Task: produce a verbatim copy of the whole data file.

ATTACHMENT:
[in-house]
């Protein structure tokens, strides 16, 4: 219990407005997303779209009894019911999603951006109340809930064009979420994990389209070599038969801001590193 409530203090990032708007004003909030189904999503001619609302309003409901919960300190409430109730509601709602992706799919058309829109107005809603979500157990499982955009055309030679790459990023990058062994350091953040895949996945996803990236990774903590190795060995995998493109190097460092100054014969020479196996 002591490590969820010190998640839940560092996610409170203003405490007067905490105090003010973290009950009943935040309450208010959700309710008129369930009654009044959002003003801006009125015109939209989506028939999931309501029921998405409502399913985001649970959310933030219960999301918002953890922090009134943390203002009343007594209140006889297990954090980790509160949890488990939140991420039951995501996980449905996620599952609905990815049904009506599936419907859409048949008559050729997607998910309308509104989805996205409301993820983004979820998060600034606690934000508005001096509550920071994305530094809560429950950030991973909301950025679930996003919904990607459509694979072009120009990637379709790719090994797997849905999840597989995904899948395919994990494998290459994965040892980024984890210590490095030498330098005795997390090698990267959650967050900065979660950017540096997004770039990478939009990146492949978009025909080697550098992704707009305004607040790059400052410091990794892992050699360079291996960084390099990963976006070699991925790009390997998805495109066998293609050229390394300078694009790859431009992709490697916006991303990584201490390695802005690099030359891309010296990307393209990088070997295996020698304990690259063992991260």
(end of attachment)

[in-house]
């Protein structure tokens, strides 16, 4: 219990407005997303779209009894019911999603951006109340809930064009979420994990389209070599038969801001590193 409530203090990032708007004003909030189904999503001619609302309003409901919960300190409430109730509601709602992706799919058309829109107005809603979500157990499982955009055309030679790459990023990058062994350091953040895949996945996803990236990774903590190795060995995998493109190097460092100054014969020479196996 002591490590969820010190998640839940560092996610409170203003405490007067905490105090003010973290009950009943935040309450208010959700309710008129369930009654009044959002003003801006009125015109939209989506028939999931309501029921998405409502399913985001649970959310933030219960999301918002953890922090009134943390203002009343007594209140006889297990954090980790509160949890488990939140991420039951995501996980449905996620599952609905990815049904009506599936419907859409048949008559050729997607998910309308509104989805996205409301993820983004979820998060600034606690934000508005001096509550920071994305530094809560429950950030991973909301950025679930996003919904990607459509694979072009120009990637379709790719090994797997849905999840597989995904899948395919994990494998290459994965040892980024984890210590490095030498330098005795997390090698990267959650967050900065979660950017540096997004770039990478939009990146492949978009025909080697550098992704707009305004607040790059400052410091990794892992050699360079291996960084390099990963976006070699991925790009390997998805495109066998293609050229390394300078694009790859431009992709490697916006991303990584201490390695802005690099030359891309010296990307393209990088070997295996020698304990690259063992991260």